I love pig; I have a t-shirt that says “I [heart] Bacon”. This being the case, I had to visit Cochon in New Orleans’ Warehouse District – the name means “pig” in French. I had expected it to be slightly more formal, but was surprised to find one wide-open space with tables throughout, a bar near the front, and the kitchen counter in the back. The host’s stand was somewhat oddly positioned right in front of a table, but the exposed brick walls and honey-colored wood tables and chairs made me feel warmly welcome.
As I was dining alone, I walked over to the bar and asked one of the patrons if anyone was sitting in the empty seat next to him. “You are!” he said with a smile. I seated myself, and was immediately asked by the bartender whether I was eating or drinking. I said “Oh, both!” He laughed, gave me a place setting, and handed me both food and drink menus. I asked the man next to me what he had ordered. “Lima beans,“ he said. He didn’t give me a chance to look skeptical, as he hastened to inform me that these weren’t just plain old lima beans, these were magical delicious lima beans infused with bacon-y goodness. I thought, “Even the lima beans have bacon in them – outstanding!”
Most everything on Cochon’s menu looks tempting, and many items feature delicious pig: spicy grilled pork ribs with watermelon pickle, Louisiana cochon with turnips, cabbage, and cracklins – even the bitter green salad has pig ears in it. I asked the bartender, Matthew, what he recommended, and told him of my love affair with pork. He said the Louisiana cochon was a kitchen specialty, and pointed out that the man to my left was in the middle of eating that very dish. I took one look and said “Sold!” I chose to forego appetizers in anticipation of the pig that was shortly to fill my stomach.
With food decided, I turned to the second most important element: drink. I have one terrible restriction when it comes to alcohol – no vodka. As you can imagine, this cuts out a lot of specialty cocktails. I settled on the Country Plumkin, which was Sauza Silver, muddled plums, and Blenheim ginger ale. I felt the drink could have been better balanced, as the tequila taste was a little stronger than I preferred, but the muddled plums lent a novel touch, and the flavor was decent. Overall, though, I wouldn’t order it again.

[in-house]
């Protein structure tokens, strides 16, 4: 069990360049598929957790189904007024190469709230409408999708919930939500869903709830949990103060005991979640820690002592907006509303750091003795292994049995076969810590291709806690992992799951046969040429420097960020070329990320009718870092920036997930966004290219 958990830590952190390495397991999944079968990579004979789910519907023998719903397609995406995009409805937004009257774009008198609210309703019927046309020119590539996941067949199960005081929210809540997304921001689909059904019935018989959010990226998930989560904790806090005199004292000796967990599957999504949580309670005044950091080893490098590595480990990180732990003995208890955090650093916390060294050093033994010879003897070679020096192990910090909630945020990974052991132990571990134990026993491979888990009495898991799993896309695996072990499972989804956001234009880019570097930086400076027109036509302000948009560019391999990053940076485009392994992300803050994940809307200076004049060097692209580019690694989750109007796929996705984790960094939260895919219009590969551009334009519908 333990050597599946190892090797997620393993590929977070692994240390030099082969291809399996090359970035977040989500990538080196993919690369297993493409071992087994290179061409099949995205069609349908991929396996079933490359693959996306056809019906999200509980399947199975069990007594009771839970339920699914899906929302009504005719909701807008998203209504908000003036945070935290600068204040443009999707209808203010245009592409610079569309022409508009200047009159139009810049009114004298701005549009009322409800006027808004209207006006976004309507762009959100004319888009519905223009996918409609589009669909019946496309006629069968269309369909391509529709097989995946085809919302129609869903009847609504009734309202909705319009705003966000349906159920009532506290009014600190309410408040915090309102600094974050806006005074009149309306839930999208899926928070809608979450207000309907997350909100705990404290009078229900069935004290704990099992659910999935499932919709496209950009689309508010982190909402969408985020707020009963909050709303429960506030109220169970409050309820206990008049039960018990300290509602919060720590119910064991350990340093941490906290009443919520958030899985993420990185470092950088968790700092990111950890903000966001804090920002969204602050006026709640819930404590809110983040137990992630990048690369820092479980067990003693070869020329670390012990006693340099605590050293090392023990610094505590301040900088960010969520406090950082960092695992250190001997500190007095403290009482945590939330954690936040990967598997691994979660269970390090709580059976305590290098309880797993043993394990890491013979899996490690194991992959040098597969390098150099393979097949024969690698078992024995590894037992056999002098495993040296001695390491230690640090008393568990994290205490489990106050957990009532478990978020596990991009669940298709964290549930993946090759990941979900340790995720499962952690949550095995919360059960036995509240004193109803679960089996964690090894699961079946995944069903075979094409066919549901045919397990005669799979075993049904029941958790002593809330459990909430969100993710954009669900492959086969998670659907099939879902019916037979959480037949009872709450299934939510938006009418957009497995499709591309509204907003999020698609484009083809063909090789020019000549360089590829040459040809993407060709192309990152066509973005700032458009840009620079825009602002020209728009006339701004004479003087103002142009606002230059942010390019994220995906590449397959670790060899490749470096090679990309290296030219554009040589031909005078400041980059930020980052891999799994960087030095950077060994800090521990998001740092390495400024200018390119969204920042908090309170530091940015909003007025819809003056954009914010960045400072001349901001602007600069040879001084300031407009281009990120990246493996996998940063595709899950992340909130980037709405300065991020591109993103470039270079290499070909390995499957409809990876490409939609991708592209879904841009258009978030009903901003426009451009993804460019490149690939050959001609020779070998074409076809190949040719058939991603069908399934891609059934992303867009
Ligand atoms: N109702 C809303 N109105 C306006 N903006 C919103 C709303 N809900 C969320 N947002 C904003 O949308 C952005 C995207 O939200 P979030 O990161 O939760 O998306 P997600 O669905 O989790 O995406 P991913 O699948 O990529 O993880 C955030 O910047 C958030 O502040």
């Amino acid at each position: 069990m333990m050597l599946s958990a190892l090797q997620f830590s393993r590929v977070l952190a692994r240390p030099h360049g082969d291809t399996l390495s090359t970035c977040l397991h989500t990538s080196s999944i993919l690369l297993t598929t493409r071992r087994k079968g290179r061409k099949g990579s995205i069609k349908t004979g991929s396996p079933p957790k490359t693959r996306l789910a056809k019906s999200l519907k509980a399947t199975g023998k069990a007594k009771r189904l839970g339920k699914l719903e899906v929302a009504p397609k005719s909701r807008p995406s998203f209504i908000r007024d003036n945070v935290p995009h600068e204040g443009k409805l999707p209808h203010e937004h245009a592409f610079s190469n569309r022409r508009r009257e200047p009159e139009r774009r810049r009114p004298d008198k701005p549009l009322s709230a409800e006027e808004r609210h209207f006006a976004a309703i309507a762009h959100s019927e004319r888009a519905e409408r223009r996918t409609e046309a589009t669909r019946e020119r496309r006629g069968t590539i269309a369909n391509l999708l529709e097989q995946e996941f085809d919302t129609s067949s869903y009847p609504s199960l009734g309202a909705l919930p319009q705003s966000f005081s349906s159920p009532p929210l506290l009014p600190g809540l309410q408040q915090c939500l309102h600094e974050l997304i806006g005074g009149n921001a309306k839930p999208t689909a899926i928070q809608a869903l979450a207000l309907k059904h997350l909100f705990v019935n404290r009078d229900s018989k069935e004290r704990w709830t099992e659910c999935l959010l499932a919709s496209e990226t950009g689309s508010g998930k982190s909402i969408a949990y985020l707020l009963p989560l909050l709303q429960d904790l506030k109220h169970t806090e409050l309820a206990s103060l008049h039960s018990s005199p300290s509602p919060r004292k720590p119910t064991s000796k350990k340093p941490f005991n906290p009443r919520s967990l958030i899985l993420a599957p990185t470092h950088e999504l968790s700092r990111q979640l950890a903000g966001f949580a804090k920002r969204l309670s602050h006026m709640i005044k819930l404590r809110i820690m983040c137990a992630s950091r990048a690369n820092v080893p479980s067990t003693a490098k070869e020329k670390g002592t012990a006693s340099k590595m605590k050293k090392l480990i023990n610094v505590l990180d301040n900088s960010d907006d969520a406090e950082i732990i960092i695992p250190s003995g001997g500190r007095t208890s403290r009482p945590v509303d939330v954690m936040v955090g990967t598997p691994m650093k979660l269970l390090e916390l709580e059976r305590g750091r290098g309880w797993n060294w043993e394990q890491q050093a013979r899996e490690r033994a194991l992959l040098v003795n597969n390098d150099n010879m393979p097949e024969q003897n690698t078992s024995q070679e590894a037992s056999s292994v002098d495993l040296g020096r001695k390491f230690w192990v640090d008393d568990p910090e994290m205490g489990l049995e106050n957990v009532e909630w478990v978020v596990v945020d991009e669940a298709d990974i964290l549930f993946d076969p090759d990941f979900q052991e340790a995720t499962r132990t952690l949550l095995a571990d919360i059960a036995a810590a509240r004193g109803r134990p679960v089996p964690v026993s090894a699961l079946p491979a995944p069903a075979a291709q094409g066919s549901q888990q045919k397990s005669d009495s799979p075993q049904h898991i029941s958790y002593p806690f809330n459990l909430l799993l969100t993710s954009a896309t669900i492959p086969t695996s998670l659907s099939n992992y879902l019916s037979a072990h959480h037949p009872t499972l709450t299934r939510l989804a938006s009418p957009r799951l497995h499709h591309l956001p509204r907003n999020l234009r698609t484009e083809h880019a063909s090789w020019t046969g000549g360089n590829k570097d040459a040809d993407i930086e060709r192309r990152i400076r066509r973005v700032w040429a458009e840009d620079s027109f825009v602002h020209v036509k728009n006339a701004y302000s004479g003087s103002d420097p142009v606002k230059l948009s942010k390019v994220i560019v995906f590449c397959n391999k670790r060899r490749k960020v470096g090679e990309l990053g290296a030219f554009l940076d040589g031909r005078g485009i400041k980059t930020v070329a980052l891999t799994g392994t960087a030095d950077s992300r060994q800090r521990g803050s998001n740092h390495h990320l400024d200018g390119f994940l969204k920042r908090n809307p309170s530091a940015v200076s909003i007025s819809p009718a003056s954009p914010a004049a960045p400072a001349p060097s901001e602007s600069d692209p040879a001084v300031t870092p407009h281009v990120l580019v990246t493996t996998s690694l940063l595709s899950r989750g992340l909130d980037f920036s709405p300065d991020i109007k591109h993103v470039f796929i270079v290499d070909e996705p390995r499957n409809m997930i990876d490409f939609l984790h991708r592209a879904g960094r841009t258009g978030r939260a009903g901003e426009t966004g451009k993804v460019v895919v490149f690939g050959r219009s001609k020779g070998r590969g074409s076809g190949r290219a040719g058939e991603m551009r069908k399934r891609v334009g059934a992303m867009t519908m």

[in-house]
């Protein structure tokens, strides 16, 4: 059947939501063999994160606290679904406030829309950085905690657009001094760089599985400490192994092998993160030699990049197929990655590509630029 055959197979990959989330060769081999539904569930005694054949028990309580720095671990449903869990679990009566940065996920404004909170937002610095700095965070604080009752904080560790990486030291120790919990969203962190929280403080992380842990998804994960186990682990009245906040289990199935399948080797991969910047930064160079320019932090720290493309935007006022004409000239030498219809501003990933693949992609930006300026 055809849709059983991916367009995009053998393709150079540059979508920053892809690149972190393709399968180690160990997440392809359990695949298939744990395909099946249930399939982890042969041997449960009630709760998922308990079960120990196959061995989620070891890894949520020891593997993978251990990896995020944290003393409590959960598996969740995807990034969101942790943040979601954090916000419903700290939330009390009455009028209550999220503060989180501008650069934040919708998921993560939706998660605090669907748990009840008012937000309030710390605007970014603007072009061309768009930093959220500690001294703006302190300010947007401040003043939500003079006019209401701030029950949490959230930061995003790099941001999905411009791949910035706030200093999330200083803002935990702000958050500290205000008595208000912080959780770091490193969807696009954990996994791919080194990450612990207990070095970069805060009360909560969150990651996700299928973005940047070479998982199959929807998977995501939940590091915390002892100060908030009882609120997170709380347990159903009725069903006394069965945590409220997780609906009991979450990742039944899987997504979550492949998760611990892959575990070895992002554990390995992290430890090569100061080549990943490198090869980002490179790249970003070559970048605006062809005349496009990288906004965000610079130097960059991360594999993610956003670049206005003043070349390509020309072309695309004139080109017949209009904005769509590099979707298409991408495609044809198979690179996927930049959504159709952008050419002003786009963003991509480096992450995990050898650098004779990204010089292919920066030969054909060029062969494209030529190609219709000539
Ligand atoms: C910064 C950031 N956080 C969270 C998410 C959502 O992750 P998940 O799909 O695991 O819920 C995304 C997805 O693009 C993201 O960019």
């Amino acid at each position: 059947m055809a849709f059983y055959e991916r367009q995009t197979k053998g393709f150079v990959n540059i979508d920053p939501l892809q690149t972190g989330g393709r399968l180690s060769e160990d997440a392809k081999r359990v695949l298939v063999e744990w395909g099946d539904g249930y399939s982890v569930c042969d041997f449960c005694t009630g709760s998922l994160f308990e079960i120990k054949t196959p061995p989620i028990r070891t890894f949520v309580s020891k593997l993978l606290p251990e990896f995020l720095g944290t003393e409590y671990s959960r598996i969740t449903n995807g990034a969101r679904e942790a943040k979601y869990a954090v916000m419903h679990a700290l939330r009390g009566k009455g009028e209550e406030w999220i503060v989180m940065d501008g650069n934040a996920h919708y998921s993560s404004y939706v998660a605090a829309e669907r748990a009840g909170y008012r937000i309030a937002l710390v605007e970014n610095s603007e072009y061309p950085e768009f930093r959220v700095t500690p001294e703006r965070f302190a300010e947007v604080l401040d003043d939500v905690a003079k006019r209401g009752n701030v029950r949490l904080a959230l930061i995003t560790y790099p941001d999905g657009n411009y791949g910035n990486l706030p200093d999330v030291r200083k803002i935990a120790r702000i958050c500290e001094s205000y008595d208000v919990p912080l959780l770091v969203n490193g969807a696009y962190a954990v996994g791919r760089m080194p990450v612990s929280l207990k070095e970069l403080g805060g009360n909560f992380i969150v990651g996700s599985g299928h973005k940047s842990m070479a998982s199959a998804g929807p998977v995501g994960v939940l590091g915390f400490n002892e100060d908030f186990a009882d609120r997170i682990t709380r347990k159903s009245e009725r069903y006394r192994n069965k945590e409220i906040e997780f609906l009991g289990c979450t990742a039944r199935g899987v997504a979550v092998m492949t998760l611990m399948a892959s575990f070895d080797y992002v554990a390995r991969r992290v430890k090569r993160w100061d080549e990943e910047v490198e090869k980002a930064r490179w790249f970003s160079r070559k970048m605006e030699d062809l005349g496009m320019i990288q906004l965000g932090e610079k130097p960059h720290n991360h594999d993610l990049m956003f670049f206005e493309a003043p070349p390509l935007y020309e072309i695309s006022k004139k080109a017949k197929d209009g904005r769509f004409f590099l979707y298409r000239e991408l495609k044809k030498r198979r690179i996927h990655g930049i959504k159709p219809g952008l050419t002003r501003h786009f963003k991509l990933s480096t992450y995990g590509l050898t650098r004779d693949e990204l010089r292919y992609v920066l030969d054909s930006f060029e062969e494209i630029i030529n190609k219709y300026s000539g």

My cochon arrived quicker than I expected, and I dug in with relish. The pulled pork was tender and flavorful, and the turnips and cabbage added just the right amount of bitterness and crunch. I made sure to compose each forkful of the correct ratio of pig, turnips, and cabbage, while interspersing bites of cracklins. I demolished the dish, and hunted forlornly through the remaining scraps of cabbage for more porky bits when I was done.
I was fairly full, but decided to look at the dessert menu just for fun. My neighbor who’d ordered the cochon had gotten a root beer float, made with local brewery Abita’s root beer, which is sweetened with pure cane sugar. While that sounded intriguing, I was won over by Matthew’s recommendation of the pineapple upside down cake. I was shortly presented with a scoop of pineapple upside down cake drizzled with dulce de leche, accompanied by a scoop of coconut lime sorbet. The cake was phenomenal, definitely the highlight of the meal – and given how I feel about pork, that’s saying a lot. I spent the next four days raving about the dessert to anyone who would listen.
My check totaled $77, including tax and a 20% tip. New Orleans law allows you to take your drinks to go in plastic cups, but I absent-mindedly left my drink behind when I walked out. Though the drink had been only mediocre, delicious pork, a dynamite dessert, friendly patrons, and prompt and courteous service all added up to a fantastic meal at Cochon. I was so pleased with the experience that I even bought the t-shirt: a large pig logo on the front with the words “In Lard We Trust”. Strolling satisfied down the street, the taste of the wondrous pineapple upside down cake lingered delightfully as I made my way into the steamy New Orleans night.
930 Tchoupitoulas St., New Orleans, LA 70130